You know spring is right around the corner once your grocer’s produce aisle is filled with fresh asparagus. Asparagus is readily available from March–June every year. Since this is the time of year that asparagus is at its peak I thought I would give you some tips on how to select it, as well as some cooking methods to try. Next time you head down to your local market be sure to pick up some of this delicious vegetable.
Where does asparagus come from?
According to the California Asparagus Commission, California produces close to 70% of the United State’s asparagus supply. Together Washington and Michigan grow approximately 30% while small quantities are also grown in a few other states. Asparagus grows very quickly. On a warm California day, asparagus can grow as much as 7” in a day.
How to select good asparagus:
When picking out asparagus, look for long, blemish-free, bright green spears with closed, compact tips, and no flowering. Try to find bunches with similar sized spears. Spears of a similar size will cook at a more even rate. Select a size, which best suits your cooking method. Thicker spears are perfect for throwing on the barbie or roasting in the oven. Thinner spears are great when added to stir fry or an omelet. Tenderness relates to color, not size as one might think. You may find that thicker stalks can be woody, so peel the skin at the base to remove the outer layer.
How to store asparagus:
Keep fresh asparagus cool and moist until you intend to use it. Asparagus may be stored for a longer period of time by placing the bundled stalk upright in a dish with enough water to keep the stalks moist (about an inch). You can also wrap the cut ends in a wet paper towel, then cover the paper towel with plastic wrap and refrigerate. If the tips are slightly wilted, freshen them up by soaking them in ice water for 15 minutes before preparing.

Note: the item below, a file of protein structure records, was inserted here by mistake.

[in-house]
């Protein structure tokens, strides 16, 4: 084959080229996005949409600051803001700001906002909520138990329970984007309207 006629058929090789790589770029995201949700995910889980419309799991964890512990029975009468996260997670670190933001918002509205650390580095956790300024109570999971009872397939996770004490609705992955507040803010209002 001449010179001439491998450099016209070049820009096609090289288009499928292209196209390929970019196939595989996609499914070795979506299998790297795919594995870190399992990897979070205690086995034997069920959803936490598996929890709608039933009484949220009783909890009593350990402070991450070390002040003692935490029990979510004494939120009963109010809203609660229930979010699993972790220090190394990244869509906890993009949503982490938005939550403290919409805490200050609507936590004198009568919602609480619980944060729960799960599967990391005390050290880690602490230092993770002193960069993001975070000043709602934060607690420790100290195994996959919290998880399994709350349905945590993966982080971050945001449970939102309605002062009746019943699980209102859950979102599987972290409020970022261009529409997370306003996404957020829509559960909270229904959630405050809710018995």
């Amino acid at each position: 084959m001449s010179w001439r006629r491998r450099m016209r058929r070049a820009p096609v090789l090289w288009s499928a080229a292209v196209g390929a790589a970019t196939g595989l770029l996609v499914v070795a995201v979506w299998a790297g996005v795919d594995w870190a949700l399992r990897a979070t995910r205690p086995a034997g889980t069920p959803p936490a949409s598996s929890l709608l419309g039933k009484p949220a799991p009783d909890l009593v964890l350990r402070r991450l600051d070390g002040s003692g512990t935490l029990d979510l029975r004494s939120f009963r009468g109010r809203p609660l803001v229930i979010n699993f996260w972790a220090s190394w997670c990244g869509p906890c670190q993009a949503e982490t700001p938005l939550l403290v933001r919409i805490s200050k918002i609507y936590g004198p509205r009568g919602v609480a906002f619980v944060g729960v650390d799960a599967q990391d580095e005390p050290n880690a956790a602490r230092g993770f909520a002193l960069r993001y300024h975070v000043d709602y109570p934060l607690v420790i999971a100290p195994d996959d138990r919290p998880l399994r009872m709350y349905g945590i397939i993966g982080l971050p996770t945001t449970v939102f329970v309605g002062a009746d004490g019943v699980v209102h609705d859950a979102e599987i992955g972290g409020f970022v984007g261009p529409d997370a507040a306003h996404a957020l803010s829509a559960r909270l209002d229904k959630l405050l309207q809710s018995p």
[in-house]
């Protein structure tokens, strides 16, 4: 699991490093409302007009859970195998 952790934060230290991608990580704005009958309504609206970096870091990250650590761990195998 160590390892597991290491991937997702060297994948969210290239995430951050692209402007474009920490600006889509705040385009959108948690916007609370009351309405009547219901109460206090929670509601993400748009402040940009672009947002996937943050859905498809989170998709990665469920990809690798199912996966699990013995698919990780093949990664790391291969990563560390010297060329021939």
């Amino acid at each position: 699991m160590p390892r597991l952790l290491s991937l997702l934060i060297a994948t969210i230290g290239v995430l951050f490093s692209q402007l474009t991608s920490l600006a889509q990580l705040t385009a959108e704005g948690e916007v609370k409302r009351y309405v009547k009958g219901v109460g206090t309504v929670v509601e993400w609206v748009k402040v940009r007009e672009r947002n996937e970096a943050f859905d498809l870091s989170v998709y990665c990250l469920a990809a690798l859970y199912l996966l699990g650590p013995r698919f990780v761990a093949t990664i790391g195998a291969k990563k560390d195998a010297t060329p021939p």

There are several ways to prepare asparagus steam, grill, sauté, you name it! You can even pickle asparagus and store it for several years. My favorite way to eat asparagus is to marinate it in Italian dressing and grilling it. Here are a few other recommended cooking methods
Note: Cooking times may vary. Thinner spears require less cooking time while thicker spears may take a little longer.
- To boil, place whole trimmed asparagus in a large skillet with 1 1/2 inches of water. Bring to boil. Once boiling, reduce heat and simmer, uncovered, for 3–5 minutes.
- To steam, place asparagus on a steamer rack in a large saucepan over rapidly boiling water. Cover saucepan and steam for 6–8 minutes.
- To microwave, arrange asparagus in a microwave safe dish. Cover dish with plastic wrap, turning back one corner to vent steam. Microwave on high for 3–6 minutes. Let stand 3–5 minutes.
- To stir-fry, cut asparagus spears in to 2 inch diagonal slices, keeping tips whole. In a large skillet, heat 1 to 2 tbsp of vegetable oil. Add asparagus pieces and stir-fry for 5–7 minutes.
- To grill, marinade extra large asparagus in Italian dressing for at least 30 minutes. Place directly on the grill turning several times and grill until brown and tender, about 8–10 minutes. I then like to toss the asparagus in the Italian dressing before serving to soak up some extra flavor.
- To roast, toss extra large asparagus spears with olive oil and sprinkle with salt, pepper, and garlic. Preheat oven to 375º. Arrange on cooking sheet and place in pre-heated oven for 6–8 minutes.
Asparagus is low in calories and sodium. It’s a great source of vitamins B6, A, C, E, and K, as well as calcium, magnesium and zinc, dietary fiber, protein, folic acid, iron, potassium, and much more.
What’s your favorite way to eat asparagus?